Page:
Magic Lantern

Online exhibition of lantern slides

Contents: Magic Lantern | Installation in Green Hall |

Magic Lantern:

Art history through the looking glass

The magic lantern device, whose technology was famously documented by Athanasius Kircher in his Ars Magna Lucis et Umbrae or The Great Art of Light and Shadow (1646) had roots centuries before, and enjoyed widespread use until the mid 20th century. The early slides were hand-painted glass panes illuminated by flickering candlelight and projected through a lens, generating a transparent image–as if by magic. The magic lantern was used in religious spheres but settled soundly in the entertainment world: glass lantern shows were presented by missionaries, occultists and showpeople alike. With the advent of photography came slides now printed in bulk with accurate, quality exposures of even broader topics and locations than before. With the harnessing of electricity came brighter bulbs for more powerful projectors to entertain larger audiences.

Magic lantern slides entered the American classroom in the late 19th century, and as movies became the increasingly popular form of entertainment, cemented their role in academia until the 1950s when 35 mm slides emerged at a great space and cost savings. By this point there were many established international commercial slide distributors. Princeton University even became an active participant with the Color Slides Cooperative formed in 1939. Lantern slide-illustrated lectures allowed for collective viewing of details and side-by-side comparisons, facilitating discussion. Beginning with Allan Marquand (1853-1924), George Forsyth (1901-1991), Erwin Panofsky (1892-1968) and others worked with lantern slides in their classrooms. The department collection grew to over 35,000 lantern slides of teaching images and special collections, and was eventually placed in offsite storage. In 2019, Visual Resources began the task of weeding the collection, deaccessioning approximately two thirds of those slides that were either images from publications, poor quality, or of prolifically available views.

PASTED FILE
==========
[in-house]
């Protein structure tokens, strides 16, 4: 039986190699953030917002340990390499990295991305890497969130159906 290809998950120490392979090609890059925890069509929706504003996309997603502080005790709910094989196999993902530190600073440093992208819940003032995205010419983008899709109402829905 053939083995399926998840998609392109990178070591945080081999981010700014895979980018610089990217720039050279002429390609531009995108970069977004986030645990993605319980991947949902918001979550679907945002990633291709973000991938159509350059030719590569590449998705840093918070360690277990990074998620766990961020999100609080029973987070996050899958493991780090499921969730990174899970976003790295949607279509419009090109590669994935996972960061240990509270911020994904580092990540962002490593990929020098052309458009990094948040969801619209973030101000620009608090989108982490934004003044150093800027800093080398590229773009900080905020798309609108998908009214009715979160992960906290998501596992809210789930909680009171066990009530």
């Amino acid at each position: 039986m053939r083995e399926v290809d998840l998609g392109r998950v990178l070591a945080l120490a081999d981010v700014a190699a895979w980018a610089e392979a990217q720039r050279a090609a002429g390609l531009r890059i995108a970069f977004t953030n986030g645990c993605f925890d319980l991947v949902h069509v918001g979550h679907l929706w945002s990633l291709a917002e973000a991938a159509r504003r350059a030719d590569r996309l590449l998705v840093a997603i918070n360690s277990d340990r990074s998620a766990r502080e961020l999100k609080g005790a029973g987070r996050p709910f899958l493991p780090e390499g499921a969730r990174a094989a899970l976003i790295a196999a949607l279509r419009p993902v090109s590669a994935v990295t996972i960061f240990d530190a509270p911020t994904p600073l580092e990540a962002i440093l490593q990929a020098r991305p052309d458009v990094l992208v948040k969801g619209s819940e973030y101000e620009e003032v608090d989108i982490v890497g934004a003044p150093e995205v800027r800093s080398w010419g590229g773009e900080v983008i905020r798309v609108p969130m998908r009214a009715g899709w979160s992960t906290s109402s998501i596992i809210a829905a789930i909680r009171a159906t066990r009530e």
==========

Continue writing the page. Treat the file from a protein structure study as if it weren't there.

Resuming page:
The glass lantern slide, once an established teaching tool, was a valuable media form in its own right–one that carried information for collective examination in many domains. When viewing, we often accept the image as the primary source itself and ignore that the image is transformed to some degree by humans and devices. What portion of the object to shoot, composition and exposure are determined by photographers. Color, brightness, and scale vary depending on the projecting equipment. From image-making to displaying, every step is a re-creation of the original object: lantern slide technology played a role in teaching art history while also being a part of it.

Before the digital image fundamentally changed the visual copy–and the way we view–there were projected surrogates that had us just as captivated. What was first seen as enchanting became the stalwart (and outdated) reference material being deaccessioned today. This exhibition presents a selection of Visual Resources lantern slides and their trappings. You will find images of the magic lantern apparatus, of slide notations and storage, and principally, prints of the image projections. Finally, you are invited to view a variety of glass lantern slides themselves: feel free to turn on the lightbox in 2N7. It is our hope that you get an impression of the materiality and tangibility of this engaging analog process. And with that, an element of surprise.

Installation in Green Hall

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Visual Resources